related to the presence of the pigment melanin in different skin layers (epidermis and dermis), hemoglobin of vessels and dermal fibrosis.18
In search for instruments that provide greater
diagnostic accuracy and improve follow-up of pigmented lesions, the dermoscopic devices are increasingly lighter and easier to handle. Some use polarized light, which is more potent and does not require
the use of fluids, making the examination faster. The
resources for digital dermoscopy have also improved,
enabling monitoring of pigmented lesions throughout time by storing digital images and exporting suspected lesion images to other centers for discussion
about diagnosis.18
PATTERN ANALYSIS METHOD
The Pattern Analysis method was first described by Perhamberger et al., in 1987, and standardized
by the Consensus Hamburg, in 1989.19,20 This methodology defined the characteristic dermatoscopic patterns of pigmented skin lesions and was updated by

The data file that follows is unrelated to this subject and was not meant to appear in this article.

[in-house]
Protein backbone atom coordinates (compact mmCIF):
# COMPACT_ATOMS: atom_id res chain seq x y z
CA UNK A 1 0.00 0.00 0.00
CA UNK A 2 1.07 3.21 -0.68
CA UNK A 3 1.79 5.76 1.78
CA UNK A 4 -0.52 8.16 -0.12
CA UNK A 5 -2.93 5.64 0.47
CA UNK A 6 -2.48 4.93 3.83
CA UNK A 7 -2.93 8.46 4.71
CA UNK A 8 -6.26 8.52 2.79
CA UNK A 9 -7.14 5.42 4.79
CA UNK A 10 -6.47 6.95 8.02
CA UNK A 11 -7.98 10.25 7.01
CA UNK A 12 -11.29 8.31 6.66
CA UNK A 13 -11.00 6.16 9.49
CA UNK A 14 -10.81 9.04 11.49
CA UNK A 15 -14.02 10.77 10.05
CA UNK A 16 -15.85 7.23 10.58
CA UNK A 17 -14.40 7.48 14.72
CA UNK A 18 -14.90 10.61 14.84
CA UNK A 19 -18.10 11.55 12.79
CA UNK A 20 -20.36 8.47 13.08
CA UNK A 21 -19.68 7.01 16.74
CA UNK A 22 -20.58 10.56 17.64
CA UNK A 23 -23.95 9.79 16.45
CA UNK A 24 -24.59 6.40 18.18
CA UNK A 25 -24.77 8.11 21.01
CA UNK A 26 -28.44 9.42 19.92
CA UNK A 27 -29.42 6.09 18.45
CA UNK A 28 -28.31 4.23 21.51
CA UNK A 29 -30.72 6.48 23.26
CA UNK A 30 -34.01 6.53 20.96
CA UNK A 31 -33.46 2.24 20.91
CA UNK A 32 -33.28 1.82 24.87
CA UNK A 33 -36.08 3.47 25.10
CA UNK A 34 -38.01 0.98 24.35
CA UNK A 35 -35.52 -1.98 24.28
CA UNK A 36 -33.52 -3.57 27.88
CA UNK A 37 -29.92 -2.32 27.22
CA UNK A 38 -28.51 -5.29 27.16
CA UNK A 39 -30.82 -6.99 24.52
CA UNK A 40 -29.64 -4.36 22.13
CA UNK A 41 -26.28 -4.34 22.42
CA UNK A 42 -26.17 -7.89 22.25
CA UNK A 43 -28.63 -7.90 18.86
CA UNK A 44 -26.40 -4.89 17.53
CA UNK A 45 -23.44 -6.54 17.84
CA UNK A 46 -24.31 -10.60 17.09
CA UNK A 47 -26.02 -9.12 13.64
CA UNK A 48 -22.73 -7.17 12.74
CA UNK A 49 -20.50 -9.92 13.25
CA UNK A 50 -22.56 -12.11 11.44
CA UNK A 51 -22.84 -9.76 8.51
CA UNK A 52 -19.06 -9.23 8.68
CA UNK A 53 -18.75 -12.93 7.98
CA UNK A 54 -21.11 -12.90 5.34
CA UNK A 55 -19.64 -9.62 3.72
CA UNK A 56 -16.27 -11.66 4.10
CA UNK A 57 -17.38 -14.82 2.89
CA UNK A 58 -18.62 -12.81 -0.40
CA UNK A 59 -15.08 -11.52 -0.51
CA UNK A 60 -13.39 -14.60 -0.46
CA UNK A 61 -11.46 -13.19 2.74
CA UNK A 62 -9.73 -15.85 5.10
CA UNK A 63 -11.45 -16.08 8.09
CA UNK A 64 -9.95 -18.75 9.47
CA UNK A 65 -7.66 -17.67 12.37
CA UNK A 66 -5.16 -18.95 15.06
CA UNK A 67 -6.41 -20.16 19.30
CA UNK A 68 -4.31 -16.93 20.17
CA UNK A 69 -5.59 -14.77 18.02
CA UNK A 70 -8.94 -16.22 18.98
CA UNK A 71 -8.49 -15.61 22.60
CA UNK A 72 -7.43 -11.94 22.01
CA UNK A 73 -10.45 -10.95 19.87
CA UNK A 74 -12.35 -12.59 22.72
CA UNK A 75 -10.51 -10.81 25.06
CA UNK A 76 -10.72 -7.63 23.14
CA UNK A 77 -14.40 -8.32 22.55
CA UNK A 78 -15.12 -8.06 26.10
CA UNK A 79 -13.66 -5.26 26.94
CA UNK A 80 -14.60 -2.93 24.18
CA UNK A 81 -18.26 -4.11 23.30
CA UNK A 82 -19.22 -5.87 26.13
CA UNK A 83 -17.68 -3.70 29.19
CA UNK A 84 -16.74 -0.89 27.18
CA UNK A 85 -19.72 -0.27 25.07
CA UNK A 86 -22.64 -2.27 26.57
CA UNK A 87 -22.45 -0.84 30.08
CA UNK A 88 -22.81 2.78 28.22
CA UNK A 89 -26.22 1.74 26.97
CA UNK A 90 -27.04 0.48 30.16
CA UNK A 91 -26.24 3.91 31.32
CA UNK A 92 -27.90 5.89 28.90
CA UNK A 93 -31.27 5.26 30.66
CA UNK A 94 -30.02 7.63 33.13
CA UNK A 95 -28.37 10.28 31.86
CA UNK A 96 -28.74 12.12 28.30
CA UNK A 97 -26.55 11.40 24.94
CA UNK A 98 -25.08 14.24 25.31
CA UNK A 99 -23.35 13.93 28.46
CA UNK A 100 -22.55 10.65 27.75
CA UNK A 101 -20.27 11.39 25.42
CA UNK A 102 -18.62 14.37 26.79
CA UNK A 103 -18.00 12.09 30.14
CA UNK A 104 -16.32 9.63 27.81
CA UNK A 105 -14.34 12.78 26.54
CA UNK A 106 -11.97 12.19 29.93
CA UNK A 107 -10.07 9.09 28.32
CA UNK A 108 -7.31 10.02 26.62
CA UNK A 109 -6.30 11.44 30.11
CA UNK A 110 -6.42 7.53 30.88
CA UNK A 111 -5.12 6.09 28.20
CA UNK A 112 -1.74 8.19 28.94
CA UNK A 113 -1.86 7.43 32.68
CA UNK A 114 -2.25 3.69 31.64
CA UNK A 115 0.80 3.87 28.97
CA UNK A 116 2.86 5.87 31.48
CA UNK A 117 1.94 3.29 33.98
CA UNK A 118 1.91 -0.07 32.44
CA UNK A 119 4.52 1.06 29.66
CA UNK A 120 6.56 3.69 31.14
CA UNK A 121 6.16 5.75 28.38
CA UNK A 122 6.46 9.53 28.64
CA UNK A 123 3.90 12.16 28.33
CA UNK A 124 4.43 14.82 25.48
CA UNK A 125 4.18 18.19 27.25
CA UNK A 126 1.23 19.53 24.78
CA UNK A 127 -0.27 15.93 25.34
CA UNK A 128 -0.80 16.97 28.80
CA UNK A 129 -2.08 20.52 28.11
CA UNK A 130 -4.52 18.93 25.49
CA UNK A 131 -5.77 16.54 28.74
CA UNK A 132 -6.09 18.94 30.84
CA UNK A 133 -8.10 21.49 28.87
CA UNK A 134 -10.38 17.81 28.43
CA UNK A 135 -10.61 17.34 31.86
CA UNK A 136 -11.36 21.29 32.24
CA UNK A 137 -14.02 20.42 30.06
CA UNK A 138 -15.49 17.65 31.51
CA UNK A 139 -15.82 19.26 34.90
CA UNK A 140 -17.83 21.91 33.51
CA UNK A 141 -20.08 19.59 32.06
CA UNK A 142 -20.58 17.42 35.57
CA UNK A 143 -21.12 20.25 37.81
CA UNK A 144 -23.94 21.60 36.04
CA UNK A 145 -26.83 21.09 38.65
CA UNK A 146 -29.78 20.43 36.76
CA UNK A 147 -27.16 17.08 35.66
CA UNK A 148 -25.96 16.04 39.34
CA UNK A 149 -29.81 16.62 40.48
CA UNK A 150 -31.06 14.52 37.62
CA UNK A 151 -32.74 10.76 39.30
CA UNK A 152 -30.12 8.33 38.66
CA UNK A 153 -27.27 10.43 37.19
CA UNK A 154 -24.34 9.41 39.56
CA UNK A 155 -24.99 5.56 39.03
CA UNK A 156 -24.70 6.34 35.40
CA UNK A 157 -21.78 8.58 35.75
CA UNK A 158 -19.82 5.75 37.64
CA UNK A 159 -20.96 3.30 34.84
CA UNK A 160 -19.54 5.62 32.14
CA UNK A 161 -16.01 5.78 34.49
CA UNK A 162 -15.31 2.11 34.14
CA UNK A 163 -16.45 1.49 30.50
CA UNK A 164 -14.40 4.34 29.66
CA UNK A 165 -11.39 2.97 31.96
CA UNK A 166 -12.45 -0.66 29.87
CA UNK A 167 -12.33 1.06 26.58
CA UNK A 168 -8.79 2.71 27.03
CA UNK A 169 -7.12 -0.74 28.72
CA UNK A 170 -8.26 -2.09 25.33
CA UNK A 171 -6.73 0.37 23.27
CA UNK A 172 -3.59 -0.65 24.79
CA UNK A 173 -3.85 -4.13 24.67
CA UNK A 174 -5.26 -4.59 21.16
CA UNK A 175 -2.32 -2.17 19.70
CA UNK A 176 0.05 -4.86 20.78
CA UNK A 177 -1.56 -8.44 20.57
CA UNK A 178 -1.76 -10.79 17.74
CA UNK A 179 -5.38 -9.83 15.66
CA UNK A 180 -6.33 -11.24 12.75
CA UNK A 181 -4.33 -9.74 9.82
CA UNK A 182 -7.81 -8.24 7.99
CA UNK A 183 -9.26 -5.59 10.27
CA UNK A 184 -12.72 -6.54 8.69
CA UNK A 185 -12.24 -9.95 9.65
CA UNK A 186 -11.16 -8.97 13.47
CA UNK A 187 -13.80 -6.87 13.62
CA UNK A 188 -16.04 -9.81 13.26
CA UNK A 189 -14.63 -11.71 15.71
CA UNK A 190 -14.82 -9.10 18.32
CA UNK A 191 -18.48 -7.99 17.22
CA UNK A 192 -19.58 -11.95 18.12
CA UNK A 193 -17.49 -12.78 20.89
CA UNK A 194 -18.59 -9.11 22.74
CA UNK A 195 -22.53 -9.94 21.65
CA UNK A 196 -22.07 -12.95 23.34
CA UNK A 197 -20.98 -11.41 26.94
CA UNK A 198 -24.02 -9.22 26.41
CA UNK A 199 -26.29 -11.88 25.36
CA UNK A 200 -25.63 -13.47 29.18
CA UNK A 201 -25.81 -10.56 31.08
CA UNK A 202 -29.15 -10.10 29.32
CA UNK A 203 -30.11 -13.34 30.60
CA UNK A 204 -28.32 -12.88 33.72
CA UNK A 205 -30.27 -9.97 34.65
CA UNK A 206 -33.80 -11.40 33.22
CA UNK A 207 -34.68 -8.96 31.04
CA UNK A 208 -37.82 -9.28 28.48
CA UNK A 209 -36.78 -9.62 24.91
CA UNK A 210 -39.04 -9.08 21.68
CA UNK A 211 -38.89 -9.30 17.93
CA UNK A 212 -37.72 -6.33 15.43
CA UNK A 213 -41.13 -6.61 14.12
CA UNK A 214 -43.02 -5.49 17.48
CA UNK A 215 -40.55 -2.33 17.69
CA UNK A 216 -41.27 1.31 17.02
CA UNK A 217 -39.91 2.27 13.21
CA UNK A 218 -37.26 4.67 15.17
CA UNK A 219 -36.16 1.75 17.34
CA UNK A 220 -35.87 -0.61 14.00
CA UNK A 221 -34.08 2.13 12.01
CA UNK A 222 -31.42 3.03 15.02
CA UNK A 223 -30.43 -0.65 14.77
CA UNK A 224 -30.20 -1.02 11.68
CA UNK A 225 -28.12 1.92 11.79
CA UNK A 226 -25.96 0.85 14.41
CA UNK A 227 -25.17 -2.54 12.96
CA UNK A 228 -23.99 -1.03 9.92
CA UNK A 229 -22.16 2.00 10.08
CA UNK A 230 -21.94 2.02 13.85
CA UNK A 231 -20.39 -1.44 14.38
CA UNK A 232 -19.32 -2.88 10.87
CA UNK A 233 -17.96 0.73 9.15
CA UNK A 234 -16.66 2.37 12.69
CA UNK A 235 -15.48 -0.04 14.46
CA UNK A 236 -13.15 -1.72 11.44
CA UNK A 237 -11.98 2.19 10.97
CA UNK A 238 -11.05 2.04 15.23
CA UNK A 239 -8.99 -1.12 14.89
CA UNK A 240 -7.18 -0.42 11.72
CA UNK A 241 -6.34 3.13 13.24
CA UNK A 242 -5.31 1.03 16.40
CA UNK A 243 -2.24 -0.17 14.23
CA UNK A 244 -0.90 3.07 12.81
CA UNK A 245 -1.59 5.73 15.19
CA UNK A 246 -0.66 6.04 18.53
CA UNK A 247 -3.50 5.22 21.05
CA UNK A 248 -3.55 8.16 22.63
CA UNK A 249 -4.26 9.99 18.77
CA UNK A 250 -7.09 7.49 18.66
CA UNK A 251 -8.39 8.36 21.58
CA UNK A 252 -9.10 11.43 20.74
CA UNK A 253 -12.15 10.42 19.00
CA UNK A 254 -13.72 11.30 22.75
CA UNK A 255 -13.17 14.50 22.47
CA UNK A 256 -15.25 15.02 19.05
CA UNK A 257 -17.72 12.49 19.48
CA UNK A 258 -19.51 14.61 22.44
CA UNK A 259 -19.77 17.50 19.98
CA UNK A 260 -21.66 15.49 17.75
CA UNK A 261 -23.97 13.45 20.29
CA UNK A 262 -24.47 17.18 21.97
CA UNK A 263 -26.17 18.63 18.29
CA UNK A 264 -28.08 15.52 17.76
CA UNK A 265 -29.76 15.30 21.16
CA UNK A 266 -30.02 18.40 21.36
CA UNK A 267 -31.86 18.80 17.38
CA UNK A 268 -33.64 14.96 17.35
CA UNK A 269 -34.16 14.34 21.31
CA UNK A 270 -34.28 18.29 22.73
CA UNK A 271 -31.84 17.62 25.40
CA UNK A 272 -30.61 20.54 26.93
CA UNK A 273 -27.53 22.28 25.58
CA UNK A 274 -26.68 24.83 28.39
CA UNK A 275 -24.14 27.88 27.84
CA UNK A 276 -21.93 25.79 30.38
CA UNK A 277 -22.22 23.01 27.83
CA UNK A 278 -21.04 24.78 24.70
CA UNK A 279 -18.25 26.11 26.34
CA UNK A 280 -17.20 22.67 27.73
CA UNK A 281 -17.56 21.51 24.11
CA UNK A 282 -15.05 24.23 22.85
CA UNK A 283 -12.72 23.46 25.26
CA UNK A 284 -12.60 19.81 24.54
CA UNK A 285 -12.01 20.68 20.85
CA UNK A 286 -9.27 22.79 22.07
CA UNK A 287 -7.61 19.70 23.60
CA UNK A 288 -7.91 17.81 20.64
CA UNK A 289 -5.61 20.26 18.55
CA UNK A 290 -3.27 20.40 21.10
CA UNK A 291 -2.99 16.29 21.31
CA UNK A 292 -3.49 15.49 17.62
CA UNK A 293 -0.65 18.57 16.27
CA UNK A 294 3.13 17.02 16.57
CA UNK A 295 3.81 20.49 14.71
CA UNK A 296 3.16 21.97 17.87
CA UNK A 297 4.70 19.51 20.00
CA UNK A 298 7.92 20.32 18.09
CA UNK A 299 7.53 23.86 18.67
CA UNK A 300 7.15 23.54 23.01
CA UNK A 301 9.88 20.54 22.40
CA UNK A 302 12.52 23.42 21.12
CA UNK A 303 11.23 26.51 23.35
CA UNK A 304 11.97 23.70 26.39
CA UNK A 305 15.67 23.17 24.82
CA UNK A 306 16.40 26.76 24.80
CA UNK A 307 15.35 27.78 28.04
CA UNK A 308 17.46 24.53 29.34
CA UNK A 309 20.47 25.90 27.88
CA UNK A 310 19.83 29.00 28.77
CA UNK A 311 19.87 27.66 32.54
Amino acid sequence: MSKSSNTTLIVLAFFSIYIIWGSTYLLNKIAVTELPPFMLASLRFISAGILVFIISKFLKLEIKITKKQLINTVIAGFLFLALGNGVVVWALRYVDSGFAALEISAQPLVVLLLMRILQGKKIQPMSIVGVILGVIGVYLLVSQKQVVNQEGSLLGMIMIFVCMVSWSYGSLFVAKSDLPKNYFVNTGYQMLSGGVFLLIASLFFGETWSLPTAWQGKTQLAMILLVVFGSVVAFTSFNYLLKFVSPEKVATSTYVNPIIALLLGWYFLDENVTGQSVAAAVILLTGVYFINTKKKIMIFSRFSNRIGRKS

the Consensus Net Meeting of 2000.18,21,22
It is the method most commonly used in dermoscopy for providing greater diagnostic accuracy for
cutaneous melanoma. Moreover, in a recent study, it
was demonstrated that it is the most reliable method
to teach dermoscopy for residents (non- experts) in
Dermatology.18,22,23
PATTERN ANALYSIS OF MELANOCYTIC LESIONS
To use this diagnostic method, the physician
should first identify if the pigmented skin lesion is
melanocytic or non-melanocytic. The presence of pigmented network, globules or dots characterizes the
melanocytic lesions, whereas the blue nevus has a
homogeneous blue-grayish area that determines its
diagnosis.18,21,22
If the lesion presents none of the dermatoscopic features mentioned above, it is a non-melanocytic
lesion. Therefore, specific criteria are used for diagnosis, which include findings of seborrheic keratoses,
hemangiomas and angiokeratomas, pigmented basal
cell carcinomas and dermatofibromas.21,22
The melanocytic lesions are identified by their
general dermoscopic features, defining their global
pattern, or by specific dermoscopic criteria that determine their local pattern (when it is not possible to